Dr Nick Mangos of the Flinders Business School is investigating the commitment of Australian companies to supporting the Millennium Development Goals, an initiative of the United Nations proposed in 2000 which aims to alleviate poverty by encouraging major companies to engage economically with the world’s lowest income earners.
While there is a fundamentally altruistic aspect to the policy, Dr Mangos said that the so-called Base of the Pyramid earners – people earning less than US$1500 a year – also represent a vast, untapped market, estimated to comprise four billion people with US$5 trillion in purchasing power.
“This new market is characterised by large volumes and low margins,” Dr Mangos said.
With Asia the home of more than half of these low income communities, Dr Mangos said a number of Australian companies have made a commitment to take up the dual strategy of wealth creation and poverty reduction.
“One way of doing this is to provide products that poverty-stricken people can actually afford,” Dr Mangos said.
“This can take the form of the restructuring of manufacture and provision of consumer products in small, affordable units, or the supply of microfinance by banks.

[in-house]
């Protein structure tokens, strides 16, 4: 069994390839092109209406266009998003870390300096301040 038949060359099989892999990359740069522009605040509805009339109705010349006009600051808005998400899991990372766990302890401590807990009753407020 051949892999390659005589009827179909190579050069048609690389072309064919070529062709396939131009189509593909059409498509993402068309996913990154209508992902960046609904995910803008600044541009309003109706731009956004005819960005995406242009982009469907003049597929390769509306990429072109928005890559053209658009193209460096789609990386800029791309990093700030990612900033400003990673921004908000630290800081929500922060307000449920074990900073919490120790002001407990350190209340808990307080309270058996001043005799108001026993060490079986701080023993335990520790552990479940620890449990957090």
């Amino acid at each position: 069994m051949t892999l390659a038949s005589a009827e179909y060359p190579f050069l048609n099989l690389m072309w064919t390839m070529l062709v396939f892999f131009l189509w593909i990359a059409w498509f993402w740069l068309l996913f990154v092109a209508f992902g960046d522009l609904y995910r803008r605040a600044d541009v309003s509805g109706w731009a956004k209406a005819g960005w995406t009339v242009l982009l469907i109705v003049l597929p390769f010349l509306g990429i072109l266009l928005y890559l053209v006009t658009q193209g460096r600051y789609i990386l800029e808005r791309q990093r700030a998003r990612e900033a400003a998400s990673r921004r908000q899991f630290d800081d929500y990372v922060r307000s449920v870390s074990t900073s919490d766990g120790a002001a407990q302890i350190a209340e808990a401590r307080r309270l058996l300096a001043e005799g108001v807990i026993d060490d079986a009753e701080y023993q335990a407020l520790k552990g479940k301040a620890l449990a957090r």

“There is a profitable way of operating that can also alleviate poverty.”
Dr Mangos is examining the extent to which Australian banks and companies operating in developing countries such as Cambodia, Vietnam, Malaysia, India and in the South Pacific region are servicing the Base of the Pyramid markets, and whether their involvement constitutes a strategic priority.
The “Business for Millennium Development Summit”, held in Sydney in October 2008, formulated the Australian response of Australian companies to the Millennium Development Goals, creating benchmarks for poverty alleviation that Dr Mangos will identify and measure.
“I’m going to be looking at what stage they are at, and where they could possibly improve to accelerate their pace to meet with the Millennium Development Goals,” he said.
Dr Mangos also wants to test the extent of the companies’ formal strategic commitment.
“There is a counter argument that low income earners end up buying things that are not useful to them, and simply make the companies fatter in terms of profit. One of the papers on which I’m working will assess if there is a formal strategic intent on the part of the companies to do good, or whether it is just a PR exercise,” he said.
“Some companies don’t do it for the right reasons and yet there are others, like the ANZ Bank, which has put a lot of work and effort into villages and communities in areas like Fiji and the Solomon Islands, with a strategic intent in assisting them towards economic self-sufficiency with low interest loans.”